Therapeutic Results Through A Positive Patient Rapport

Our health has spiritual, psychological, and physical components. It remains a crucial question: in medical practice, how do we harmonise and nurture all these essential elements of a patient’s health?

One of the most important elements of a successful treatment outcome is building an outstanding level of patient rapport. No matter how extensive our knowledge on a certain condition or the treatment approach, it is to understand and connect with our patients that is the driving force. This is essential if we want to create long lasting positive case management outcomes.

In my experience it begins with effective and meaningful communication, both verbal and non-verbal. This builds trust and gives the patient a sense of safety and wellbeing while in your care.

Body language

Language is not just words or sentences; it is body movement, gestures and tone of voice. The emotions we feel are often unconsciously expressed in our behaviours and gestures.

John Napier’s quote captures this perfectly – “If language was given to men to conceal their thoughts, then gesture’s purpose was to disclose them.”

I consider it invaluable for all practitioners in our industry to take the time and effort to train, understand and appreciate how to get the most out of their exchanges. Be mindful of the messages that you convey without words.

Key tools

In this space, there is a key set of tools, which I employ with each patient to build and maintain the relationship. These tools are: active listening, empathy, considered verbal, and non verbal language, self-reflection and awareness.

Active listening acknowledges time and space for your patient to tell their story. The more genuine, engaged and interested you are in hearing their story, the more relaxed, comfortable and safe your patient will feel. This, in turn encourages them to open up – allowing valuable insight into their holistic health.

Employing empathy/non judgment forms another fundamental tool. Many types of personalities will walk through that door into your clinic room, where you suddenly find yourselves alone with each other in a more intimate setting. Some of them might be challenging, skeptical, ignorant, overactive, wanting to please, overbearing or simply be negative. As a health practitioner, we must act in the best interest of our profession and our patient and utilising empathy is very much a part of this.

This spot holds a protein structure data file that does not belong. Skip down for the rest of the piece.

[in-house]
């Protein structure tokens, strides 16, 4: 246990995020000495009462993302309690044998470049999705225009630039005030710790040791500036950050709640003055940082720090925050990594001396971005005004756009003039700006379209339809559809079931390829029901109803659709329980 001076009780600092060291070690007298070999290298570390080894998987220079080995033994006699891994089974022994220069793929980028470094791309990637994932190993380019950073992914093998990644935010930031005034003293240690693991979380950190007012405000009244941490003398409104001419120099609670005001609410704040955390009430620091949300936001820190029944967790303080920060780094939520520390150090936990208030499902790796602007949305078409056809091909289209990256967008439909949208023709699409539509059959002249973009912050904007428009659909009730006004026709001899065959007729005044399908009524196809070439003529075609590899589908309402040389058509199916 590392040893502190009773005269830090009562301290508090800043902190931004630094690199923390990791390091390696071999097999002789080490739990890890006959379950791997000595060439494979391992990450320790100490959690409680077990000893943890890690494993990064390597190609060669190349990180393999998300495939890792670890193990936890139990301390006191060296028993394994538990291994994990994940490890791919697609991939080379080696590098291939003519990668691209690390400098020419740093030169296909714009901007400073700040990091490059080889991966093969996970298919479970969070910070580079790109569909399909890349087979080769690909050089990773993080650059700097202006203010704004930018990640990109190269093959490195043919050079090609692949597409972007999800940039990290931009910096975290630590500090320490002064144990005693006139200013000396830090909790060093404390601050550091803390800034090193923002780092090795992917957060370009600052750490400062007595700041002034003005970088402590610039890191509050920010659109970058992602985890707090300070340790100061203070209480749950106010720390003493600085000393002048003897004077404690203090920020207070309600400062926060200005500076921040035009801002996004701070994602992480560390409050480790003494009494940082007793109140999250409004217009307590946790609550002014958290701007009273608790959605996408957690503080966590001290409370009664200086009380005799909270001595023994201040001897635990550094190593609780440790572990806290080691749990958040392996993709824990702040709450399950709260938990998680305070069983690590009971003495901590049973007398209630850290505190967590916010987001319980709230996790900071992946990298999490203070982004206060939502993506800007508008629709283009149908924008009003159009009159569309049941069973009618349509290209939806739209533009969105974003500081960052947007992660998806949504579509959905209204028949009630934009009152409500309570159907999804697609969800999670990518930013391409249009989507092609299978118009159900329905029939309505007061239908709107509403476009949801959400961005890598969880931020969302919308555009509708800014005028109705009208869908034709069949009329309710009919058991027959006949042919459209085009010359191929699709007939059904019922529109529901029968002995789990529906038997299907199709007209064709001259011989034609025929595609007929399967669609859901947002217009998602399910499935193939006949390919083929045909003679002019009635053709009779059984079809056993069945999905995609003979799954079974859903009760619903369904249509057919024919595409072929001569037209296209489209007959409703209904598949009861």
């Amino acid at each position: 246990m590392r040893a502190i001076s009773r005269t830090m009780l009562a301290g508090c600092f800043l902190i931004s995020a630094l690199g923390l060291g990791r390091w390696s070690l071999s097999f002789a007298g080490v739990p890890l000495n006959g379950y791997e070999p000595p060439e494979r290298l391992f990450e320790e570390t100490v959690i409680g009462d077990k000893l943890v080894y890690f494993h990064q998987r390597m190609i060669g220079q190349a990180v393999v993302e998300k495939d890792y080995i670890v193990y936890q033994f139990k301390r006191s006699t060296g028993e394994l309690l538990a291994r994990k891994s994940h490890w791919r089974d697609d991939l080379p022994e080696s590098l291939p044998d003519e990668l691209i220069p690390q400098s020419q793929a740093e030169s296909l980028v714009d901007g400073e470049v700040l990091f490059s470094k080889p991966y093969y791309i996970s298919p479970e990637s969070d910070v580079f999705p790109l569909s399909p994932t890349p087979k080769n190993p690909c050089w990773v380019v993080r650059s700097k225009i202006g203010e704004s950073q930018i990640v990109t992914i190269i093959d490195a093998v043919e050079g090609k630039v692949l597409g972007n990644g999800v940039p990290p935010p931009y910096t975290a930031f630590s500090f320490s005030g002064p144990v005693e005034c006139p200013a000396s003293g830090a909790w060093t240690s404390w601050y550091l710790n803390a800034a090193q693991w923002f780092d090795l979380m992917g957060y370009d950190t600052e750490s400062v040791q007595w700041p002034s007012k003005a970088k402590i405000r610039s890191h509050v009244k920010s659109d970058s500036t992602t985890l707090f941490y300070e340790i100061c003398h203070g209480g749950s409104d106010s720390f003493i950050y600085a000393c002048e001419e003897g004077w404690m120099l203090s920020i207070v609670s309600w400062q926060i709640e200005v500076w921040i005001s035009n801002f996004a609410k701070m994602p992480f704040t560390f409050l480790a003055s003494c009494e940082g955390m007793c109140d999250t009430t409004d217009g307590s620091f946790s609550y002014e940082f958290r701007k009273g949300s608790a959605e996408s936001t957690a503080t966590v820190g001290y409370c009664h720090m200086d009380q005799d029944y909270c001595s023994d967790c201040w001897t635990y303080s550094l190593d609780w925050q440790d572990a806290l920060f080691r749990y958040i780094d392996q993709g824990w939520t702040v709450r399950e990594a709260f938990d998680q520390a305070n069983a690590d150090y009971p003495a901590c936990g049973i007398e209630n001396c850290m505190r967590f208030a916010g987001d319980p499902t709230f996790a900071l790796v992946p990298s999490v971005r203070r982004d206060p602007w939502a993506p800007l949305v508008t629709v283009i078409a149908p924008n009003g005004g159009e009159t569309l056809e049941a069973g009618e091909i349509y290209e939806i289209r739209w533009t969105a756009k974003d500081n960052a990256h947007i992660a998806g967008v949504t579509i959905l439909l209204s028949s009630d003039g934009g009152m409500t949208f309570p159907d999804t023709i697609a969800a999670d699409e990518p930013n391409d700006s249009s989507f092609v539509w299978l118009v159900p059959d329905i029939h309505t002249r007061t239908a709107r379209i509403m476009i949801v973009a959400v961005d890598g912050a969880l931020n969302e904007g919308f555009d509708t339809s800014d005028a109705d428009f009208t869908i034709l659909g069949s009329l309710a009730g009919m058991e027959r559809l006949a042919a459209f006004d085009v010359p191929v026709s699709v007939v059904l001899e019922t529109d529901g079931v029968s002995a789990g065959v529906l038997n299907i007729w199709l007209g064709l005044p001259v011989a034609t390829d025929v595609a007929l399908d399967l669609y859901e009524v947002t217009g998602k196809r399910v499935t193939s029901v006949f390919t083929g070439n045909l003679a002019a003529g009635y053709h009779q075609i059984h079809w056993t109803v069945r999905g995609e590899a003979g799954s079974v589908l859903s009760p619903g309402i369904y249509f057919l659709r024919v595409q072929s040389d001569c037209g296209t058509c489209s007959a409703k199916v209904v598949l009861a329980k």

In practice

Personally, I continuously reflect on my own intentions and check on my actions. I take great care in addressing the person in my room. I have a tendency to be caring, compassionate and respectful. However, I am professional at all times and this is a delicate balance. This approach is to be maintained throughout the entire process of interaction with a patient (including the treatment) – especially when touching patients. This is particularly important when working with children.

I have trained my body to reflect my emotions. Therefore, over time my body language has become (almost unconsciously) fine tuned to support effective rapport building. My posture is usually tall and confident with shoulders back, but never domineering. I maintain eye contact with a soft gaze unless my patient becomes uncomfortable, in which case, I simply mirror their preferences.

I minimise hand/arm gestures and tend to use them only very deliberately and purposefully as I have found it often helps to describe some of the basic philosophy of Chinese medicine. Sometimes, I support this through the use of drawings or charts to help my patient gain a better understanding of how I am using Chinese medicine to improve their health. It is intrinsic that this fosters a closer level of rapport as they feel informed, included and reassured.

Speech should always be clear and kept to a moderate pace to ensure your patient can follow your explanations. If they are confused, go back one step and make sure you get them on the same page. Always ask if they have questions or need more information on a topic you may have touched on in the consultation.

It is natural that some patients want to talk more, others less. Some like to be fully informed of the details of what you are doing, other don’t want to know anything. Respect each individual’s preference and really tune into their body, brain and their unique disposition – that which I like to refer to as their ‘soul aspect’.

Conclusion

It is magic when two people meet on a level that reignites our humanity and connectedness. We can do this every day by building a strong and meaningful rapport with our patients and ultimately create better and longer lasting therapeutic outcomes as a result.

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